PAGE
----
Sunday 3 February 2013

The Story of Britain's role in Tibet's downfall Pt1

Since 1914 Britain recoginsed China's suzerainty but not sovereignty over Tibet and Britain and was the only country to have this view.  The word suzerainty is used to describe a situation where a more powerful state is responsible for the foreign affairs of a less powerful state which enjoys a degree of autonomy.   This position was agreed at Simla in 1914 and the resulting Simla Accord was signed between Britain and Tibet with China withdrawing making it a bi-lateral agreement.  This remained British foreign policy until 2008 and was used by the Dalai Lama's envoys in their negotiations with the Chinese government.

David Miliband's Intervention
Britain revised this view on 29 October 2008, when David Miliband, the British Foreign Secretary, recognized Chinese sovereignty over Tibet by issuing a statement on its website. The Economist stated that although the British Foreign Office's website does not use the word sovereignty, officials at the Foreign Office said "it means that, as far as Britain is concerned, 'Tibet is part of China. Full stop.' The British Government sees their new stances as an updating of their position, while some others have viewed it as a major shift in the British position.  Tibetologist Robert Barnett thinks that the decision has wider implications. India’s claim to a part of its north-east territories, for example, is largely based on the same agreements — notes exchanged during the Simla convention of 1914, which set the boundary between India and Tibet — that the British appear to have just discarded.  It has been speculated that Britain's shift was made in exchange for China making greater contributions to the International Monetary Fund.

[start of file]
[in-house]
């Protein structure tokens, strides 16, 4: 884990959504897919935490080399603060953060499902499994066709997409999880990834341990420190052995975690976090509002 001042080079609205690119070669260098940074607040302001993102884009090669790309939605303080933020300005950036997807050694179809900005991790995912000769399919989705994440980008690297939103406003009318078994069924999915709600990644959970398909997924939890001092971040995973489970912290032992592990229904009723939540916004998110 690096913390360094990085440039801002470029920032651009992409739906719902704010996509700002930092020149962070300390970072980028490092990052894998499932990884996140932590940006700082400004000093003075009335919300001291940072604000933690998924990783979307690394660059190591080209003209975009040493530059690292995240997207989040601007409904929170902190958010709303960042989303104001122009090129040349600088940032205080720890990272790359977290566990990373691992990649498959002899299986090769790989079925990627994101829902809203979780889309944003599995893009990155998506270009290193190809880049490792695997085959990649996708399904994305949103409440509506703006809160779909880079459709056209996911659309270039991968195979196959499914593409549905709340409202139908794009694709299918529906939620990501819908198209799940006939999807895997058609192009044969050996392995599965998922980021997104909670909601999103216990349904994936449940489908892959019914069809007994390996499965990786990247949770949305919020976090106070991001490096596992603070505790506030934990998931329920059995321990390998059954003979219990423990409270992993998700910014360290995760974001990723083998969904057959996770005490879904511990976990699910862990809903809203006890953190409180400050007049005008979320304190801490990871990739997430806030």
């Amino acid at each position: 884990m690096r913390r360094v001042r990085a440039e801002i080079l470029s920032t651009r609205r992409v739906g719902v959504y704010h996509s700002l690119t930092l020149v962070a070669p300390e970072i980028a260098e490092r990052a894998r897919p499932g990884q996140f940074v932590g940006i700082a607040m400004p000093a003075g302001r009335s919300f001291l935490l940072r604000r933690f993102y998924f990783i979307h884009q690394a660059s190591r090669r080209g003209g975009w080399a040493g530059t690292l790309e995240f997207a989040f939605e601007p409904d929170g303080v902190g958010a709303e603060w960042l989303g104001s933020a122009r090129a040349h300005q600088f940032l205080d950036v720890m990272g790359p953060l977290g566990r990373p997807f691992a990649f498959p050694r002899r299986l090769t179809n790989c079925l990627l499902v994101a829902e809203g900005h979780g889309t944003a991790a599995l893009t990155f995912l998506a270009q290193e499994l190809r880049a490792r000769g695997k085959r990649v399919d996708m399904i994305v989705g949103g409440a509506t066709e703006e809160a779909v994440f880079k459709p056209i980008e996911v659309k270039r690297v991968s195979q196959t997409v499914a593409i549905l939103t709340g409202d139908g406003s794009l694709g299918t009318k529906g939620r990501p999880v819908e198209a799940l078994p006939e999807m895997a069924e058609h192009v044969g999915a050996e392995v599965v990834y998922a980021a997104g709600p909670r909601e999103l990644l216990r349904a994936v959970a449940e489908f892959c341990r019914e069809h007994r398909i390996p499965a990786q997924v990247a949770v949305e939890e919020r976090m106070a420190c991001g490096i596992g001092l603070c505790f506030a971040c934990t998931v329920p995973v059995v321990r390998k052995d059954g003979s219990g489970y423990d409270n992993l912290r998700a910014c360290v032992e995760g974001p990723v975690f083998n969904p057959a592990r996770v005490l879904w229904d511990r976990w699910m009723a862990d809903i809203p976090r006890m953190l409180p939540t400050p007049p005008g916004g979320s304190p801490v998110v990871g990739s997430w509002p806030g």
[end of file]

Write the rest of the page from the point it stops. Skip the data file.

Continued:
There you have it.  Thank you David Miliband, no wonder the talks between the Tibetans in exile representatives and the Chinese government have got nowhere for years.  No wonder British officials don't want to see the Dalai Lama.

I welcome any comments on this issue.


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